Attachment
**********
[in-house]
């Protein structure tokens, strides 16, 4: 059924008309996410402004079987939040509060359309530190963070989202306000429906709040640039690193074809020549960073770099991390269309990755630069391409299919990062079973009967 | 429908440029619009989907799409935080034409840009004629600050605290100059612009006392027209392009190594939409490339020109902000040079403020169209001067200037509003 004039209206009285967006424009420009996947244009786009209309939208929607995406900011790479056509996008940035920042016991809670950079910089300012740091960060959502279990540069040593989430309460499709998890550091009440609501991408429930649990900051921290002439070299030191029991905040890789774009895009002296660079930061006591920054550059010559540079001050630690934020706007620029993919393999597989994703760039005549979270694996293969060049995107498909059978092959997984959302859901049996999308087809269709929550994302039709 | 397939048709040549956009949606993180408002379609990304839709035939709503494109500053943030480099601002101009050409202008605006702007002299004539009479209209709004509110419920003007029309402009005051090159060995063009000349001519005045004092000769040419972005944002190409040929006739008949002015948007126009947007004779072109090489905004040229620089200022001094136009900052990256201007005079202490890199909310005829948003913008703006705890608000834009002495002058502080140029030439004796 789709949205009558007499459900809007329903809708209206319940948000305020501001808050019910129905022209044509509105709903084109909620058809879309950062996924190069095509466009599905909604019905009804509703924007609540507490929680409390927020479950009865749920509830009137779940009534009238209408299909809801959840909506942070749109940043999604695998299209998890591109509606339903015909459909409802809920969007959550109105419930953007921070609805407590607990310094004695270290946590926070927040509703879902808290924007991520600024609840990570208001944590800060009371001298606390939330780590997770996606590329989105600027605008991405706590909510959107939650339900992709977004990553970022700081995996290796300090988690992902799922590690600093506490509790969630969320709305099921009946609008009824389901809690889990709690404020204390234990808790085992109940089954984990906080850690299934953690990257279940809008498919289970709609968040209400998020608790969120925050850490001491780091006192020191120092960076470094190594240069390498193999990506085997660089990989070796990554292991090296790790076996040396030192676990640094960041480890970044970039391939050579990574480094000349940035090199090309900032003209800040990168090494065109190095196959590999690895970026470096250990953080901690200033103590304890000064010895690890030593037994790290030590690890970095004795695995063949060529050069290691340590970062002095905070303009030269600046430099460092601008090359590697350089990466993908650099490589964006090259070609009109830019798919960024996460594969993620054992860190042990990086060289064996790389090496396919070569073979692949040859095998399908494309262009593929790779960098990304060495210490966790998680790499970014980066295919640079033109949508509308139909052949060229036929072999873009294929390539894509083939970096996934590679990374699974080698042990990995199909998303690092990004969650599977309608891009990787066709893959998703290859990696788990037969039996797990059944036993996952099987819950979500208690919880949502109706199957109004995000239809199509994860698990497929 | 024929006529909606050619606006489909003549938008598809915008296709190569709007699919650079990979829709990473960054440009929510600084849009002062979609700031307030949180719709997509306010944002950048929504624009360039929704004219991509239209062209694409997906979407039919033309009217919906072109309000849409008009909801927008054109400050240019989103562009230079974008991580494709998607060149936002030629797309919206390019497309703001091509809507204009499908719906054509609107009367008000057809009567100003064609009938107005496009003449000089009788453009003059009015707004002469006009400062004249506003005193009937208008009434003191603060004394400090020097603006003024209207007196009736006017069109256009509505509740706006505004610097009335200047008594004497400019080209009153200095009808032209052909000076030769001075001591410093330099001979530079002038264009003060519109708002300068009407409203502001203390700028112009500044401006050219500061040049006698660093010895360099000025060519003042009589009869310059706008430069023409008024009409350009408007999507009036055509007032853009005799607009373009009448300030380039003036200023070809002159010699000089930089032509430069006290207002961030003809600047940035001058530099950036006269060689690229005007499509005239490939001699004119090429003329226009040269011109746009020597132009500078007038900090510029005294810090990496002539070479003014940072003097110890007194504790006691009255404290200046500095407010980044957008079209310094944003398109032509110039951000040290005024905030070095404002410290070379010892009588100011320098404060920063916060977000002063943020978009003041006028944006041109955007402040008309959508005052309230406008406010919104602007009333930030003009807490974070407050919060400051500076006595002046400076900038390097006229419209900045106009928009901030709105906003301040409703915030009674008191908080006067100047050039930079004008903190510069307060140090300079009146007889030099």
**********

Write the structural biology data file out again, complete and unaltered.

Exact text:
[in-house]
């Protein structure tokens, strides 16, 4: 059924008309996410402004079987939040509060359309530190963070989202306000429906709040640039690193074809020549960073770099991390269309990755630069391409299919990062079973009967 | 429908440029619009989907799409935080034409840009004629600050605290100059612009006392027209392009190594939409490339020109902000040079403020169209001067200037509003 004039209206009285967006424009420009996947244009786009209309939208929607995406900011790479056509996008940035920042016991809670950079910089300012740091960060959502279990540069040593989430309460499709998890550091009440609501991408429930649990900051921290002439070299030191029991905040890789774009895009002296660079930061006591920054550059010559540079001050630690934020706007620029993919393999597989994703760039005549979270694996293969060049995107498909059978092959997984959302859901049996999308087809269709929550994302039709 | 397939048709040549956009949606993180408002379609990304839709035939709503494109500053943030480099601002101009050409202008605006702007002299004539009479209209709004509110419920003007029309402009005051090159060995063009000349001519005045004092000769040419972005944002190409040929006739008949002015948007126009947007004779072109090489905004040229620089200022001094136009900052990256201007005079202490890199909310005829948003913008703006705890608000834009002495002058502080140029030439004796 789709949205009558007499459900809007329903809708209206319940948000305020501001808050019910129905022209044509509105709903084109909620058809879309950062996924190069095509466009599905909604019905009804509703924007609540507490929680409390927020479950009865749920509830009137779940009534009238209408299909809801959840909506942070749109940043999604695998299209998890591109509606339903015909459909409802809920969007959550109105419930953007921070609805407590607990310094004695270290946590926070927040509703879902808290924007991520600024609840990570208001944590800060009371001298606390939330780590997770996606590329989105600027605008991405706590909510959107939650339900992709977004990553970022700081995996290796300090988690992902799922590690600093506490509790969630969320709305099921009946609008009824389901809690889990709690404020204390234990808790085992109940089954984990906080850690299934953690990257279940809008498919289970709609968040209400998020608790969120925050850490001491780091006192020191120092960076470094190594240069390498193999990506085997660089990989070796990554292991090296790790076996040396030192676990640094960041480890970044970039391939050579990574480094000349940035090199090309900032003209800040990168090494065109190095196959590999690895970026470096250990953080901690200033103590304890000064010895690890030593037994790290030590690890970095004795695995063949060529050069290691340590970062002095905070303009030269600046430099460092601008090359590697350089990466993908650099490589964006090259070609009109830019798919960024996460594969993620054992860190042990990086060289064996790389090496396919070569073979692949040859095998399908494309262009593929790779960098990304060495210490966790998680790499970014980066295919640079033109949508509308139909052949060229036929072999873009294929390539894509083939970096996934590679990374699974080698042990990995199909998303690092990004969650599977309608891009990787066709893959998703290859990696788990037969039996797990059944036993996952099987819950979500208690919880949502109706199957109004995000239809199509994860698990497929 | 024929006529909606050619606006489909003549938008598809915008296709190569709007699919650079990979829709990473960054440009929510600084849009002062979609700031307030949180719709997509306010944002950048929504624009360039929704004219991509239209062209694409997906979407039919033309009217919906072109309000849409008009909801927008054109400050240019989103562009230079974008991580494709998607060149936002030629797309919206390019497309703001091509809507204009499908719906054509609107009367008000057809009567100003064609009938107005496009003449000089009788453009003059009015707004002469006009400062004249506003005193009937208008009434003191603060004394400090020097603006003024209207007196009736006017069109256009509505509740706006505004610097009335200047008594004497400019080209009153200095009808032209052909000076030769001075001591410093330099001979530079002038264009003060519109708002300068009407409203502001203390700028112009500044401006050219500061040049006698660093010895360099000025060519003042009589009869310059706008430069023409008024009409350009408007999507009036055509007032853009005799607009373009009448300030380039003036200023070809002159010699000089930089032509430069006290207002961030003809600047940035001058530099950036006269060689690229005007499509005239490939001699004119090429003329226009040269011109746009020597132009500078007038900090510029005294810090990496002539070479003014940072003097110890007194504790006691009255404290200046500095407010980044957008079209310094944003398109032509110039951000040290005024905030070095404002410290070379010892009588100011320098404060920063916060977000002063943020978009003041006028944006041109955007402040008309959508005052309230406008406010919104602007009333930030003009807490974070407050919060400051500076006595002046400076900038390097006229419209900045106009928009901030709105906003301040409703915030009674008191908080006067100047050039930079004008903190510069307060140090300079009146007889030099």